At the beginning of chapter 14, Scout and Aunt Alexandra have a battle over going to Calpurnia’s house. Atticus did not know they went to church with her, and when Scout tells him he is surprised but Alexandra intervenes.
I remembered something. “Yessum, and she promised me I could come out to her house some afternoon. Atticus. I’ll go next Sunday if it’s all right, can I? Cal said she’d come get me if you were off in the car.”
“You may not.” (Ch 14, p. 181)
Aunt Alexandra worries that Calpurnia is a bad influence because she is black. She does not want Scout exposed to that neighborhood. Scout gets annoyed that Aunt Alexandra tells her what to do, and then Atticus and Alexandra have an argument about whether or not Cal should stay the housekeeper. Atticus defends Cal, and says that she has brought the children up well.
Lee, Harper. To Kill a Mockingbird. New York: Warner, 1986. Print.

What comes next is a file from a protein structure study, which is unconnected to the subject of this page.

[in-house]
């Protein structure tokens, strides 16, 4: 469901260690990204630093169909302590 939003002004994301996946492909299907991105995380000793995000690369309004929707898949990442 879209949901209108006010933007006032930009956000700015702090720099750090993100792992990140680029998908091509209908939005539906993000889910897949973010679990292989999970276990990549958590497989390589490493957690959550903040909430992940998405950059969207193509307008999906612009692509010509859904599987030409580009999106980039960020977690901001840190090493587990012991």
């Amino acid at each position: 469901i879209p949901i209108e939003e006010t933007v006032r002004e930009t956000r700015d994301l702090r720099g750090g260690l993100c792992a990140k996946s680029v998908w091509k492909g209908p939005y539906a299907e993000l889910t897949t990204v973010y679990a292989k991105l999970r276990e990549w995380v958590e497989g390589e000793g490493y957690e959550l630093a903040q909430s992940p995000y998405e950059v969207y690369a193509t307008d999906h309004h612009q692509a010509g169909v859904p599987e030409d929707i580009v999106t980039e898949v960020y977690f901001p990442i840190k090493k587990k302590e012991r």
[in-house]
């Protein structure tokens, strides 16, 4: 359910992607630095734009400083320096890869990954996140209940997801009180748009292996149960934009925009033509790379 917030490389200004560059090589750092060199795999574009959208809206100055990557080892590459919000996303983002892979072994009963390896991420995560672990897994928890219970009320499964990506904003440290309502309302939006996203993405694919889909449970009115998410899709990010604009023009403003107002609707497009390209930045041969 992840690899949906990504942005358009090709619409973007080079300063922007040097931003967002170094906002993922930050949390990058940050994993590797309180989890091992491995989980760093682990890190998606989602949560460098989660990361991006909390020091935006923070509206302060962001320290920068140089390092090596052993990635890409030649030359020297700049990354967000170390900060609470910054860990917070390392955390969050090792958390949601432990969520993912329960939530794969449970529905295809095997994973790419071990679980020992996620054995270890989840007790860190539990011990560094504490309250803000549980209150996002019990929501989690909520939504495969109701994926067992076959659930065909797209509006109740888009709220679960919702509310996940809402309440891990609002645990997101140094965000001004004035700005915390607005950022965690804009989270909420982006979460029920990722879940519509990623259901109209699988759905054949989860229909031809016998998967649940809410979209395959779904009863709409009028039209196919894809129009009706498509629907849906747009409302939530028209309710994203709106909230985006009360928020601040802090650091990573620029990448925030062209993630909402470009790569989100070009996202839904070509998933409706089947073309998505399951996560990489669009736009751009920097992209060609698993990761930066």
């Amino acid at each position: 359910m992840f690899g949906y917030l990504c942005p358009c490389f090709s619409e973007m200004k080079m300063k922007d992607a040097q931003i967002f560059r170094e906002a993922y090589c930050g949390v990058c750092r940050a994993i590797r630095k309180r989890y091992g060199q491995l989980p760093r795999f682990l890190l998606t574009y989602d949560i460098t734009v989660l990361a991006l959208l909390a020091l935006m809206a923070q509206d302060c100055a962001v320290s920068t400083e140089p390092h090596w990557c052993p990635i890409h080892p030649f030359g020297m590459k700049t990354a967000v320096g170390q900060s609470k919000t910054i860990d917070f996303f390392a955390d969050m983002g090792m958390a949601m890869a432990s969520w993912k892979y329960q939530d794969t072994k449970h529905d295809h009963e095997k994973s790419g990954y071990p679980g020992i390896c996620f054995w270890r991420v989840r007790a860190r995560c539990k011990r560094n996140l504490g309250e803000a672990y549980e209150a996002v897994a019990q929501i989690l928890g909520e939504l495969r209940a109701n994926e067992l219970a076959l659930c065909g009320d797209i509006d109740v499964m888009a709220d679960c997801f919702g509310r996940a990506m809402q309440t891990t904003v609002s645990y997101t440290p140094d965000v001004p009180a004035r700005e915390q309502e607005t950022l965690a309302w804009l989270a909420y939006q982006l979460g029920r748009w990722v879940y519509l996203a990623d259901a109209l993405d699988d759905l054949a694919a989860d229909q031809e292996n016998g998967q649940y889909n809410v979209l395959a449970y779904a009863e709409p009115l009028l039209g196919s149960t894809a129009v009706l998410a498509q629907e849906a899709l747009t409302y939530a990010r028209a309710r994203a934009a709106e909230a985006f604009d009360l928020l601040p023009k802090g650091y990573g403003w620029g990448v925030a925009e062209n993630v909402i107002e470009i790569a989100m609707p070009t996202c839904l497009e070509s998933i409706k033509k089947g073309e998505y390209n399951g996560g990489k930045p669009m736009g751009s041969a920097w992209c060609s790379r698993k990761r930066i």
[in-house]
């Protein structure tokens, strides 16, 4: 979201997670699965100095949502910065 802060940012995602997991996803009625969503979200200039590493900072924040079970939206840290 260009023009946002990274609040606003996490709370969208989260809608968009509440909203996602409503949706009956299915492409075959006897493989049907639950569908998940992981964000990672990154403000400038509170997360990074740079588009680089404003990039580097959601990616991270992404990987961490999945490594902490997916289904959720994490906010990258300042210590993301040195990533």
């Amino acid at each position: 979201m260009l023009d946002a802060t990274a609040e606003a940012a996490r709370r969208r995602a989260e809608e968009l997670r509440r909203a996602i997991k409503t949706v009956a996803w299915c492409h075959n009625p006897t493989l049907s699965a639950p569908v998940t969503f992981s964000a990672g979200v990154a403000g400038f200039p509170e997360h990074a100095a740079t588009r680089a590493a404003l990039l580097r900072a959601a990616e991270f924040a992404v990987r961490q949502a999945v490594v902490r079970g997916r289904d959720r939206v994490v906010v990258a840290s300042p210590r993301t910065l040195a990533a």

In Chapter 12, Calpurnia takes Scout and Jem to Sunday service at First Purchase African M.E. Church. Scout and Jem enjoy experiencing the African American church and gain valuable insight during their visit. At the beginning of Chapter 14, Scout asks Atticus what rape is and explains to him that she had previously asked the same question to Calpurnia on their way home from church. Scout then elaborates on her visit to First Purchase African M.E. Church and mentions that Aunt Alexandra did not look amused while she told her story to Atticus. Scout then remembers that Cal had invited her over after church next Sunday and asks Atticus if she can go. Before Atticus can respond, Alexandra intervenes and says, "You may not" (Lee 84). Alexandra does not want Scout to visit Cal's neighborhood because she is prejudiced regarding African Americans. Alexandra also believes Cal is a bad influence on Scout and feels the Finch family should distance itself from the African American community in the wake of the Tom Robinson trial.
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